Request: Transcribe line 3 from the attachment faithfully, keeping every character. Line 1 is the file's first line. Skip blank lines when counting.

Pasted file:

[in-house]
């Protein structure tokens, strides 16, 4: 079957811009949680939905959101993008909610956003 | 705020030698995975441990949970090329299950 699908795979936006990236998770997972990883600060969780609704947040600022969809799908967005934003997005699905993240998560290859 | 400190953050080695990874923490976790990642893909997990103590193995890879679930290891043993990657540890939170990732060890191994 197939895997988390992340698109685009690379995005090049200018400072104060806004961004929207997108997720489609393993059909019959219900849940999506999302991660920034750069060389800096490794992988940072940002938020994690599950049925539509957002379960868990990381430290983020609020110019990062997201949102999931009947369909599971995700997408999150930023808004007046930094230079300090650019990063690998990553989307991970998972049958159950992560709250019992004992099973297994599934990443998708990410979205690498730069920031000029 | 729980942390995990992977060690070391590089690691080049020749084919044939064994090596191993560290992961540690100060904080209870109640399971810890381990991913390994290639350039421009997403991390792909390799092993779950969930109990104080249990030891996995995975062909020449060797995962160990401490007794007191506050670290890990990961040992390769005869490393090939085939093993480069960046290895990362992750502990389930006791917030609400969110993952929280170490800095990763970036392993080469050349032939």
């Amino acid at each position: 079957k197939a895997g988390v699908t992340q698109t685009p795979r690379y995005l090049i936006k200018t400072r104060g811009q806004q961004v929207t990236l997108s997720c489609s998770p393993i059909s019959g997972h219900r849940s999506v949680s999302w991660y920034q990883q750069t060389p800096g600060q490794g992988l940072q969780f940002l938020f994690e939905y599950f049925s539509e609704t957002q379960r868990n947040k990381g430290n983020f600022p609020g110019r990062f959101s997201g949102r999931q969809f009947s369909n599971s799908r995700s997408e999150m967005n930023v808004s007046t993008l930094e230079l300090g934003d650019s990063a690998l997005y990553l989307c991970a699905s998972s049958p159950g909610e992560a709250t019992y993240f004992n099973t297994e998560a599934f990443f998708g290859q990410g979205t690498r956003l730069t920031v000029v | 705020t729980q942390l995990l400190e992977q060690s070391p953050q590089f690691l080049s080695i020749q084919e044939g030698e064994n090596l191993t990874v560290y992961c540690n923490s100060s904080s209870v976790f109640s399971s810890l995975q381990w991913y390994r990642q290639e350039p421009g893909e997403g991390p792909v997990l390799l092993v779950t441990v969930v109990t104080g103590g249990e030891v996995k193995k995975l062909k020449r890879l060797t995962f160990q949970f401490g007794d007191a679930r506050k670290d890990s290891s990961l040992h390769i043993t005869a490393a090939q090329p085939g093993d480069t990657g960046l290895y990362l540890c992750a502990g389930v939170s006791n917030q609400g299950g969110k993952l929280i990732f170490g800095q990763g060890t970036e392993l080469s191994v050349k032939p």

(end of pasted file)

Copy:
């Amino acid at each position: 079957k197939a895997g988390v699908t992340q698109t685009p795979r690379y995005l090049i936006k200018t400072r104060g811009q806004q961004v929207t990236l997108s997720c489609s998770p393993i059909s019959g997972h219900r849940s999506v949680s999302w991660y920034q990883q750069t060389p800096g600060q490794g992988l940072q969780f940002l938020f994690e939905y599950f049925s539509e609704t957002q379960r868990n947040k990381g430290n983020f600022p609020g110019r990062f959101s997201g949102r999931q969809f009947s369909n599971s799908r995700s997408e999150m967005n930023v808004s007046t993008l930094e230079l300090g934003d650019s990063a690998l997005y990553l989307c991970a699905s998972s049958p159950g909610e992560a709250t019992y993240f004992n099973t297994e998560a599934f990443f998708g290859q990410g979205t690498r956003l730069t920031v000029v | 705020t729980q942390l995990l400190e992977q060690s070391p953050q590089f690691l080049s080695i020749q084919e044939g030698e064994n090596l191993t990874v560290y992961c540690n923490s100060s904080s209870v976790f109640s399971s810890l995975q381990w991913y390994r990642q290639e350039p421009g893909e997403g991390p792909v997990l390799l092993v779950t441990v969930v109990t104080g103590g249990e030891v996995k193995k995975l062909k020449r890879l060797t995962f160990q949970f401490g007794d007191a679930r506050k670290d890990s290891s990961l040992h390769i043993t005869a490393a090939q090329p085939g093993d480069t990657g960046l290895y990362l540890c992750a502990g389930v939170s006791n917030q609400g299950g969110k993952l929280i990732f170490g800095q990763g060890t970036e392993l080469s191994v050349k032939p």